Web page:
How do I know what types of exercises suit me?
I would like to say it depends on what goals you are aiming for as doing the right workouts can definitely help to optimize results. For example, you are probably not going to build muscles by doing cardio alone. However, since this post is meant for a beginner who is starting her fitness journey, I would say the type that you enjoy doing, with an average challenge level. What this means is that it shouldn't be so challenging that it becomes a burden to you (like what metcon was for me) because you will give up. On the other hand, it shouldn't be so easy that it doesn't challenge your body enough or at all, to make any difference or impact. When you don't see any impact, you will give up.
The only way you're going to find out what type of exercise and level of challenge are suitable for you is to try them out. It's like clothes shopping. You're not going to know if something looks good on you until you try it out. I have tried muay thai, sh'bam, belly dancing, pilates, TRX, and RPM and did not enjoy them.
Would I become obsessive and in danger of over-exercising?
Now, let me take a quick moment to address some people's criticism of over-exercising or me using the term gym junkie. It was probably a wrong term to use as it would imply an unhealthy form of addiction. Let me just say that there is a differentiation between an addiction to exercising and embracing working out as part of a lifestyle because you enjoy doing it. Yes, it's true that science has proven that when one exercises, one releases feel-good hormones like endorphins or dopamine, creating a sensation of "high" that can become addictive. But what's wrong with enjoying the "high" that comes from this, especially when we have been told by health experts to engage in physical activities to help reduce stress or manage depression? Would it be better for us to turn to alcohol, drugs, cigarettes or sex instead?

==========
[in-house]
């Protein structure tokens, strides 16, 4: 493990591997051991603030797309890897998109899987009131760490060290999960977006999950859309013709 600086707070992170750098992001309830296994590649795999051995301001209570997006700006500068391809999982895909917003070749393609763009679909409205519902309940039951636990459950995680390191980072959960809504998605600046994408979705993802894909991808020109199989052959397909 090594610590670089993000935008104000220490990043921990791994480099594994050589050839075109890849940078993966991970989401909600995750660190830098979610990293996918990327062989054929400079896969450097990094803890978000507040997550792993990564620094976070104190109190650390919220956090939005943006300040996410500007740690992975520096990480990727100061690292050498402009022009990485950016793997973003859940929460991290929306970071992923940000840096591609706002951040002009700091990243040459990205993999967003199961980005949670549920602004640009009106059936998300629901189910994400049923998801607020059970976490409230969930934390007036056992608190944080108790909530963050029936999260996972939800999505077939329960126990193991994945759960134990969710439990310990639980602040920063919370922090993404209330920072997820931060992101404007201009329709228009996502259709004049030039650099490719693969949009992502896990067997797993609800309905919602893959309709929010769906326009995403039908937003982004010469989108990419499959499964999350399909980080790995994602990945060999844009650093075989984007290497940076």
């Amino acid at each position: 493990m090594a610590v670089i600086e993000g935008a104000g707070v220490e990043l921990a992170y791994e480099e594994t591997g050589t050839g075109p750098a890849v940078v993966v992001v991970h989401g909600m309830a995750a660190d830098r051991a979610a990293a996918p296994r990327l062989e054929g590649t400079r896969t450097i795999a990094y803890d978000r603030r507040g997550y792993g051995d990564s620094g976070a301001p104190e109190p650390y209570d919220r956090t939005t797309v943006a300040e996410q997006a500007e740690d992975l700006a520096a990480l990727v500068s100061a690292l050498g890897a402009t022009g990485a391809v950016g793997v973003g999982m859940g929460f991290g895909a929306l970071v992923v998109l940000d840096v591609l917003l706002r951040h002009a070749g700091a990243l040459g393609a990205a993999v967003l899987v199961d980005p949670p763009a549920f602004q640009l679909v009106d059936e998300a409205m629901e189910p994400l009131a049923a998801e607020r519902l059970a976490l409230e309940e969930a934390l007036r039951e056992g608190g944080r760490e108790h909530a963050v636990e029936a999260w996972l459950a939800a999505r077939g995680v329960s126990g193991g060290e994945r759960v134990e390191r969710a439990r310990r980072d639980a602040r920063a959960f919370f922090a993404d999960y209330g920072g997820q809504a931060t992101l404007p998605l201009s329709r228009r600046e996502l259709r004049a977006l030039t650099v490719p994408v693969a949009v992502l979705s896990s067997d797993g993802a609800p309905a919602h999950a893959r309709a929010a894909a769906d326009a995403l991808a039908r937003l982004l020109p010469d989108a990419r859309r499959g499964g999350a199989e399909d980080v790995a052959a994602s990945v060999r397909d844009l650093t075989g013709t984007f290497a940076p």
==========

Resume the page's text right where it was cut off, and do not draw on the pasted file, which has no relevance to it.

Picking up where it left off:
Setting aside time to commit to doing something you enjoy every day is a lifestyle. We don't go ape shit on someone who likes reading, watching movies, drinking coffee, etc. As long as it doesn't become the primary focus of your life or it starts to take over other meaningful things or people around you, IT IS FINE. Get worried only when you work everything else around your gym schedule.
Anyway, I was able to sustain my gym lifestyle for five years until COVID-19 happened and the rest becomes history as you know it. My gym life literally came to a halt. In the next post, I will be sharing how I had adapted my fitness journey during this pandemic.
What happens if I no longer enjoy my workout or feel motivated?
The earlier question speaks of the concern of one becoming obsessed with exercising, but there is also the other possibility where one might as easily feel demotivated or get bored of doing the same thing after a long time. In economics, the theory of utility speaks of "Utils", an imaginary and psychological units, which are used to measure satisfaction (utility) obtained from consumption of a certain quantity of a commodity. The more one consumes something, the less Utils it has.
Lucy Lismore did such a banging job in her video below where she talks about staying motivated that I am just going to leave it at that. Suffice to say that every time I feel unmotivated, I just put on my workout attire and do something active no matter how short it is; a 10-minute abs workout, 8 minutes Tabata session, handstand practice or walking to my neighbourhood grocer. I am trying to associate moving my body as just part of a daily routine like brushing my teeth or taking a shower. Don't question it, just do it. And you know what? There is zero time when I regret or I don't feel better after completing whatever activity I chose.
Challenging those voices that prevent me from working out
As usual I would like to challenge or debunk all those excuses I listed above.
1. It's hard work and there's no way I'll be able to keep it up! (They don't call it a "work"out for nothing.)
You probably heard this saying before "do what you love and you'll never work a day in your life." Find something you enjoy doing and remember the cycle I mentioned earlier? Never mind, it's worth repeating here: When I enjoy it, I will stick to it. When I stick to it, I will get results. When I see results, I'll enjoy it even more.
2. It's not enjoyable and boring. I'd rather watch Netflix, thank you very much!
I often hear my friends say this, "I'm not the sporty kind. There's no way I'll like Zumba (replace with whatever other type of workout or exercise)." The funny thing is, people who often say this are also the ones who haven't given any of these workout a try. None of my friends who say this have ever gone to the gym even once in their life.